When Justice Antonin “Nino” Scalia died this past February, we lost probably our most famous constitutional judge. Scalia was a divisive figure — a hero to many conservatives for his fiery dissents and sustained criticism of the so-called liberal agenda and judicial activism — and a villain to many progressives, who saw his historical rhetoric and ideology as backward-looking and noninclusive. In my lecture, I will explore the past and future of the interpretive method that Justice Scalia championed: Originalism.
One of the reasons that originalism has such resonance in our political discourse is that, at its root, the idea has a strong intuitive appeal: The text of the Constitution, which was ratified through an overwhelming act of political will, should mean what it meant to those that voted for it. To read it differently — particularly if you’re an unelected judge with the power to decide that meaning for all of us — seems to be not only undemocratic, but just plain wrong as a matter of law. That basic notion makes sense to a lot of people.
As with many things, however, the devil is in the details.
Just for starters, whose understanding of the text should we be focused on? The drafters? It was popular ratification, not James Madison’s approval, which gave the words the force of law. So should we look instead to the ratifying public? Which one: Pious New Englanders? Southern slave-owners? New York merchants? What if it turned out that the text had different meanings to lots of different people, each of whom voted for it based on their own particular understandings? And, even if we could decide which people’s “meaning” should count as “original,” how are to we to go about discovering — and agreeing upon — what people thought over 200 years ago? You may start to see the potential problems, and in truth there are many others lurking in the weeds.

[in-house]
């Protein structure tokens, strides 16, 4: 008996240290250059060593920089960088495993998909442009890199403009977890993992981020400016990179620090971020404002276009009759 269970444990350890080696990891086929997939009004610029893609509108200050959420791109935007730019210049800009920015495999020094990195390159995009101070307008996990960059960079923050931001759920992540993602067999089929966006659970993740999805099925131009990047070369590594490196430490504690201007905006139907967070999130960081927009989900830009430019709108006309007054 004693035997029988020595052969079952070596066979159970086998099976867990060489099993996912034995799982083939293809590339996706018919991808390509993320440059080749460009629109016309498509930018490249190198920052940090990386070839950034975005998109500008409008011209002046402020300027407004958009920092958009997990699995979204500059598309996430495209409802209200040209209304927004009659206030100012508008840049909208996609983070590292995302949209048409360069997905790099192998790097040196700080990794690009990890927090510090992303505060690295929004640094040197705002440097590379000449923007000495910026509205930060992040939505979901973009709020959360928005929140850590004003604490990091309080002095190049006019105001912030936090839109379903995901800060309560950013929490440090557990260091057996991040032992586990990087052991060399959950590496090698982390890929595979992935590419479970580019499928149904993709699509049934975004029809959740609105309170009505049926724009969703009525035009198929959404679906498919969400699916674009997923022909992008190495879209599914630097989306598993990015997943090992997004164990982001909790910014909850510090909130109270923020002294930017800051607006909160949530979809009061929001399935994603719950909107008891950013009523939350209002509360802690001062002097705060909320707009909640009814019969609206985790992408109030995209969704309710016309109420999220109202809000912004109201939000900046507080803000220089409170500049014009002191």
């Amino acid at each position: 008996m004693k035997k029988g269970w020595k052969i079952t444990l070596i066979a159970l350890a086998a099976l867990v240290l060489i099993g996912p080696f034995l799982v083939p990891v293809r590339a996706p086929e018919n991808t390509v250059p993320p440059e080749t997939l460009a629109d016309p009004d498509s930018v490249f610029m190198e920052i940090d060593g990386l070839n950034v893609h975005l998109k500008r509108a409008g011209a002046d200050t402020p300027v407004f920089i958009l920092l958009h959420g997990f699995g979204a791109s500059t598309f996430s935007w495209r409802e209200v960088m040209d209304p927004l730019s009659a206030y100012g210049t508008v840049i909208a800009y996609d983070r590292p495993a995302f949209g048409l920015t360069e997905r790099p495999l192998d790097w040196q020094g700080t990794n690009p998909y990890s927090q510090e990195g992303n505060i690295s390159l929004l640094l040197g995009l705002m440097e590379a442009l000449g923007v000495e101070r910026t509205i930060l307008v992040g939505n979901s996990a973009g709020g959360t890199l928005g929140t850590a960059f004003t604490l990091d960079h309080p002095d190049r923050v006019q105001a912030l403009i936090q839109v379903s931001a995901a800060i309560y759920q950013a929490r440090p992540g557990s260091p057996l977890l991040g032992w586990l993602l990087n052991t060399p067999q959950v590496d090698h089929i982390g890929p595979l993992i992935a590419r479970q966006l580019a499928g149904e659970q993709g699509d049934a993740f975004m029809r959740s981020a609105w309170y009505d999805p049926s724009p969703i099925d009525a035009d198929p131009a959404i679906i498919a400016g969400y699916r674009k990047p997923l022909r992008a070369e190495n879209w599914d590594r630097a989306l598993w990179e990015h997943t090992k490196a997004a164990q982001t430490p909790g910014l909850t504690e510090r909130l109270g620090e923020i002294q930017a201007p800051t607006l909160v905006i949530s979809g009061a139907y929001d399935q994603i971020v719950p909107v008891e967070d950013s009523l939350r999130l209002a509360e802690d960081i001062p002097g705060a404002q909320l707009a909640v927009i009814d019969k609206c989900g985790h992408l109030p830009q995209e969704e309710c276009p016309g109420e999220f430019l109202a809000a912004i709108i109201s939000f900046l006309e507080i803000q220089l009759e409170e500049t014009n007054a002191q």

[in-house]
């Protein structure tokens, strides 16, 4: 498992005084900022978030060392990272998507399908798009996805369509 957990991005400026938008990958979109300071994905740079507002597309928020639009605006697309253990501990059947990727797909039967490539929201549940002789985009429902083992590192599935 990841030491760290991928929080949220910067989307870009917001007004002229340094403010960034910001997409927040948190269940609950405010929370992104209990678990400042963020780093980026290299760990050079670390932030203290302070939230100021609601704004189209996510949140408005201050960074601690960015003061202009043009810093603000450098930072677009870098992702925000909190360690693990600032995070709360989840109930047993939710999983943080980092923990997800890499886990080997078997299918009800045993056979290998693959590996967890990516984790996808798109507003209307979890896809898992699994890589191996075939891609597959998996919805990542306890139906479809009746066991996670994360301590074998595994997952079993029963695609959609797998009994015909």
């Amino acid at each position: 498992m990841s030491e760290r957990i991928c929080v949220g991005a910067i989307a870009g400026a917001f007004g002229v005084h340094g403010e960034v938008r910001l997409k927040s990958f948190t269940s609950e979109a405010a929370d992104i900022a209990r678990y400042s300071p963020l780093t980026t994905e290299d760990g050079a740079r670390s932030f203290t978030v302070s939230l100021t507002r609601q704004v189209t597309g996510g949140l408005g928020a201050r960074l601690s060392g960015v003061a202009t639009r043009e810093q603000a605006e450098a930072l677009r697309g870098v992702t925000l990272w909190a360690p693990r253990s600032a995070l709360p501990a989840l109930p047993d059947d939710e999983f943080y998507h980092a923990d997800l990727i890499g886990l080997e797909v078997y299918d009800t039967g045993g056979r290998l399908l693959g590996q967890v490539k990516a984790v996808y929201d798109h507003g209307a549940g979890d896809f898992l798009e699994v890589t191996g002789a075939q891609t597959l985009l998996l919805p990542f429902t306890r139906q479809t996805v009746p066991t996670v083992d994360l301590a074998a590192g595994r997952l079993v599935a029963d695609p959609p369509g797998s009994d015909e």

The lack of theoretical certainty and the fog of history make many people suspicious that a talented jurist might use “originalism” to justify whatever outcome he or she wants in a particular case. Indeed, in the most famous “originalist” decision in recent history, D.C. v. Heller, Justices Scalia and Stevens each made detailed historical arguments about the meaning of the Second Amendment — and reached opposing conclusions. Add to this the perhaps more pressing worry that cramped historical readings often render our transcendent political document in only the pale and uninspiring shades of our troubled national past, and you begin to see why originalism has its enemies. And, as I have said, with Scalia gone, the movement has lost its most visible and powerful protagonist. At this point, then, it is fair to question the future of originalism in our constitutional discourse and on the Supreme Court.
In my upcoming lecture I will do three things: First, I will sketch a picture of Justice Scalia’s jurisprudence, and of the changes he brought to originalist thinking. Second, I will outline how originalism evolved, and splintered, during the time Scalia served on the Court. Finally, I will offer some thoughts on the future direction and influence of originalism on our constitutional discourse and the Court.
I hope to see you there.
About the Author
Ian Bartrum teaches constitutional law, law and religion, and constitutional theory at the William S. Boyd School of Law at UNLV. He has also taught at Drake Law School and Vermont Law School, and has served as the Irving Ribicoff Fellow at Yale Law School.
His work has been published by the Northwestern University Law Review, the Washington University Law Review, the Michigan Law Review, the Virginia Law Review, the William & Mary Bill of Rights Journal, the University of Pennsylvania Journal of Constitutional Law, and Constitutional Commentary, among other journals. He is a graduate of Hamilton College, Vermont Law School, and Yale Law School.